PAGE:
Aim: The aim of the study was to assess the prophylactic efficacy of Polyoxidonium (INN: Azoximer bromide) in healthcare workers working with patients with COVID-19.
Materials and Methods: Two confidential surveys were conducted in this study to compare the experience of self-medicated healthcare workers who used Azoximer bromide (AZB) prophylactically to those who did not. The first part of the survey consisted of 577 medical workers in one group who were self-prescribed polyoxidonium (12 mg, tablets under the tongue) once a day for 30 days. Participants who worked at the designated hospitals were provided Polyoxidonium by NPO Petrovax as an aid to protect against COVID-19. The second group consisted of 336 medical workers from the same hospital who did not receive preventive medications. For both groups, the number of acute respiratory infection (ARI) and COVID-19 diseases was assessed over the period of taking the drug and 1 month follow-up period. The first questionnaire was a paper survey that was conducted from 1 September 2020 to 15 September 2020, which was followed three months after by an electronic survey taken from 1st November 2020 and 30 November 2020. In the second part of the survey, the number of cases of ARI and COVID-19 was assessed during the period of taking the drug and 3 months after prophylactic treatment had ended. Statistical analyses were conducted which was used to compare the responses from participants who had received prophylactic treatment with AZB to those who had not received treatment.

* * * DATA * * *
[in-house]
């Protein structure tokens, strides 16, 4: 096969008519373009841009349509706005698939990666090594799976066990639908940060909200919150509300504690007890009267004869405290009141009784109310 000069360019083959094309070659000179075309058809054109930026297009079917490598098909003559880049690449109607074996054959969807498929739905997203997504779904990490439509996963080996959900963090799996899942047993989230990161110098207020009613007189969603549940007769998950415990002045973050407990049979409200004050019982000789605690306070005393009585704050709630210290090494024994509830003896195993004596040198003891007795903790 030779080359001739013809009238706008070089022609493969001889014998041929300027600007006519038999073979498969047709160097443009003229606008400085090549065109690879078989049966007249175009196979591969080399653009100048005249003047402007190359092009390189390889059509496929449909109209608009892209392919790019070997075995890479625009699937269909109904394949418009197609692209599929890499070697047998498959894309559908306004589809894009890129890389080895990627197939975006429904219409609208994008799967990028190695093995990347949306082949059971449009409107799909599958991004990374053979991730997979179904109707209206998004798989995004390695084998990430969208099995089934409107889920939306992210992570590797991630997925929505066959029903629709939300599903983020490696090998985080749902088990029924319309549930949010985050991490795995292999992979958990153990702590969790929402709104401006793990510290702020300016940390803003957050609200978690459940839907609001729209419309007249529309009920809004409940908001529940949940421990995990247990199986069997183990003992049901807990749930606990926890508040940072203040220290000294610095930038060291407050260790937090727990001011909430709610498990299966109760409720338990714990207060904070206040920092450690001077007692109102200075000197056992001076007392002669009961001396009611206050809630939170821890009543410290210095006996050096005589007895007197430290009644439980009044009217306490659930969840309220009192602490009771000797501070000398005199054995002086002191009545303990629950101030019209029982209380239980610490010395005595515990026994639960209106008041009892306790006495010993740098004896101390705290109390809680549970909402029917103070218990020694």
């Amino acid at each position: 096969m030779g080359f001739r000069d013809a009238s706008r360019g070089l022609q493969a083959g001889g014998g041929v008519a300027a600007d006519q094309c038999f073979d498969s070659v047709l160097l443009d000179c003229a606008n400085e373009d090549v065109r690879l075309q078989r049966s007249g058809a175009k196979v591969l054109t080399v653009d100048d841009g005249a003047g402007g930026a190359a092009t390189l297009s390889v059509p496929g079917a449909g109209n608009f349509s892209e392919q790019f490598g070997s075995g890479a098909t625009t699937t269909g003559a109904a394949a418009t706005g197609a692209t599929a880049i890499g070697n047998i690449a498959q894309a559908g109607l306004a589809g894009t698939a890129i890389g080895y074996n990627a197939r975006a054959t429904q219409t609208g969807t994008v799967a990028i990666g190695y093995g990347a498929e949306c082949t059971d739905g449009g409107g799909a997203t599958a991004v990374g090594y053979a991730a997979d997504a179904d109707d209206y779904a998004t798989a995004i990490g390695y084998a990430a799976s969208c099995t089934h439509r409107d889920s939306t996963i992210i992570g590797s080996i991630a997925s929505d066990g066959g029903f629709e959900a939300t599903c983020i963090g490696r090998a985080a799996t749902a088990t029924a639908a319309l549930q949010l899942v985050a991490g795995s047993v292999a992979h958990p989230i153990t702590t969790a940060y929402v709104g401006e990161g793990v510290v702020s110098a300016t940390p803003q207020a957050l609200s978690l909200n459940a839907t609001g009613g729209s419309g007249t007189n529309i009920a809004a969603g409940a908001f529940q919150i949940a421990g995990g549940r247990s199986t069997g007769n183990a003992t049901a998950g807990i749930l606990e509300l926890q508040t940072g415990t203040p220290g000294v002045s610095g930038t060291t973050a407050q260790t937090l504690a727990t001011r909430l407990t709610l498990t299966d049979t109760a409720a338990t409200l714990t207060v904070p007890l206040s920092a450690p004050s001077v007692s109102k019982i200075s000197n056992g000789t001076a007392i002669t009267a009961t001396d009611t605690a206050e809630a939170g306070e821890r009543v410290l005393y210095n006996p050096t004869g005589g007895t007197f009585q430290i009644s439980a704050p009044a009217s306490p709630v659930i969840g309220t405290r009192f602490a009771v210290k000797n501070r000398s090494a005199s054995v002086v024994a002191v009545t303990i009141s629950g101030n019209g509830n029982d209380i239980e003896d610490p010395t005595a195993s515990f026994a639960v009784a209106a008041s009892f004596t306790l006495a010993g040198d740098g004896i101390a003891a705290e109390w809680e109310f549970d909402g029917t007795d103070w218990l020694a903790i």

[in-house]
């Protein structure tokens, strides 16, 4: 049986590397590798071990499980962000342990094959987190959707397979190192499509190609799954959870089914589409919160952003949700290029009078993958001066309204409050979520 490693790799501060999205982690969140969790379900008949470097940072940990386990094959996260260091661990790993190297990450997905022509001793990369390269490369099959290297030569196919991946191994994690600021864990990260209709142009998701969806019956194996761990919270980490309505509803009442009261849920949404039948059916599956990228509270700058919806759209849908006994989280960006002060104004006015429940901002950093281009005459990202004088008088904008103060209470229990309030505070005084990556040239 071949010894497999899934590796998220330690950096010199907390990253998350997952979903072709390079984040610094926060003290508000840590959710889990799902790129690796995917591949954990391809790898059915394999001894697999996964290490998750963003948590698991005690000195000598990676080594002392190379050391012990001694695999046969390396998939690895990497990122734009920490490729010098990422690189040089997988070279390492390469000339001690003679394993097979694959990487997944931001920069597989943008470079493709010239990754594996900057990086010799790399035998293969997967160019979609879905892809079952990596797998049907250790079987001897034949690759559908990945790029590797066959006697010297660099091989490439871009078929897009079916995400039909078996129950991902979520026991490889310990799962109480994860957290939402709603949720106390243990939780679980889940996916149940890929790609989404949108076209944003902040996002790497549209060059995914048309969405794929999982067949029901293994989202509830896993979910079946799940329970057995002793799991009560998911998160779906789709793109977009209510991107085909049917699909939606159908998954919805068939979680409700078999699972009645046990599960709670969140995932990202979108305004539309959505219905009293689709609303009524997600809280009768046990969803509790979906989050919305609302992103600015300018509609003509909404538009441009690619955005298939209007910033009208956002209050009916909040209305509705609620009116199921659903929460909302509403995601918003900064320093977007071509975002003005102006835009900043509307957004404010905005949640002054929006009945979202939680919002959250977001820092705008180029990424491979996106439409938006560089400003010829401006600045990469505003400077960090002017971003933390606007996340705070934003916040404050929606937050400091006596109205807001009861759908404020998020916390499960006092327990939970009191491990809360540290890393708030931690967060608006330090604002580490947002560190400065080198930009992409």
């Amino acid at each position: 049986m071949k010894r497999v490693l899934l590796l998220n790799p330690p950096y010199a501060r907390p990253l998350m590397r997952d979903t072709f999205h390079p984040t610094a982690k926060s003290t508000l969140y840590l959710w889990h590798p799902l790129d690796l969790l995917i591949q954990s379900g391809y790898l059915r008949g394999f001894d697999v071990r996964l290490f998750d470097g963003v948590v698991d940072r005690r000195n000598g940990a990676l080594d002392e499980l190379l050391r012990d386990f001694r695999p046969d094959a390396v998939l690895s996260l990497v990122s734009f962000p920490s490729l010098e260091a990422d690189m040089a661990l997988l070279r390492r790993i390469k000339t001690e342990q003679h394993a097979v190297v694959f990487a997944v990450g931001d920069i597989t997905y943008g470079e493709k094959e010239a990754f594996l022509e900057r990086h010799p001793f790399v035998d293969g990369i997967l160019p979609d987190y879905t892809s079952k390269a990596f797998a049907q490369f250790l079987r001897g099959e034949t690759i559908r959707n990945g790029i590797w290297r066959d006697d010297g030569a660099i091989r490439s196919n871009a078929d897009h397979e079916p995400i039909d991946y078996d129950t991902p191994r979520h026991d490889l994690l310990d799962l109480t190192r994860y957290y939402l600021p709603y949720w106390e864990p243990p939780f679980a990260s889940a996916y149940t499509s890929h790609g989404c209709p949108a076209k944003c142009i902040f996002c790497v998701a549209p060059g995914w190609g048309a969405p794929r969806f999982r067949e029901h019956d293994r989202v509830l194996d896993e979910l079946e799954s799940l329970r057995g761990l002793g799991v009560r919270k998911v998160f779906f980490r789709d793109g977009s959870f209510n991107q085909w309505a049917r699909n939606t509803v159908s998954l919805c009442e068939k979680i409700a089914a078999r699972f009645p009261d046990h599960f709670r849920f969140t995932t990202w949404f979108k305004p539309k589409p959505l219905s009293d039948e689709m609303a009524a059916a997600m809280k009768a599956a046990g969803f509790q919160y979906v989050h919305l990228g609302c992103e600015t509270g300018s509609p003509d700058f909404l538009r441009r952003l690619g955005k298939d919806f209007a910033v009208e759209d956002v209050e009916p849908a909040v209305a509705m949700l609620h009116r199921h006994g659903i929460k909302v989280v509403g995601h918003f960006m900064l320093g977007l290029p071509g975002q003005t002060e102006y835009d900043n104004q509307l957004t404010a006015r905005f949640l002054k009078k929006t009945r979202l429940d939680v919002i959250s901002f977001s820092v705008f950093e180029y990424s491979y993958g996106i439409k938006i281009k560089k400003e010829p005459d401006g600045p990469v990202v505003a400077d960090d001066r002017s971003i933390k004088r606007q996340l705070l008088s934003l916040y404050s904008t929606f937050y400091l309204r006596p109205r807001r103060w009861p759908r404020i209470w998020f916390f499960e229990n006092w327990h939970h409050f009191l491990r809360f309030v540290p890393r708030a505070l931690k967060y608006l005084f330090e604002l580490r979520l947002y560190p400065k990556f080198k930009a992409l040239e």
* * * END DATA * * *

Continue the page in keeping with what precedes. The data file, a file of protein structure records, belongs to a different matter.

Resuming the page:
Results: Of the 913 survey responses, 577 participants had received AZB (AZB group, 12 mg tablets, sublingual once per day (QD) for 30 days compared with 336 participants who had not received any treatment (control group). Polymerase chain reaction tests were conducted if healthcare workers showed signs symptoms of ARI. According to the data presented in the paper survey, in the period of 1 of July till 1 of September 2020 0.7% of the participants fell ill with ARI, and 0.3% participants were diagnosed with COVID-19 in the AZB group. In the control group, 12.2% of participants were diagnosed with ARI and 5.1% of participants had COVID-19. These differences in group were statistically significant (p<0.0001). In the second survey, 247 of 350 participants used AZB as prophylactic treatment compared with 103 participants who did not receive any treatment; the AZB and control groups showed similar characteristics.
Two-hundred and thirteen (86.9%) participants responded that they believed AZB had provided some preventative benefit and 216 (88.2%) participants expressed that they would continue to use AZB as a form of preventative treatment.
Conclusion: Preventative treatment with AZB results in fewer cases of ARI and COVID-19 in healthcare professionals both during the treatment and three months after the treatment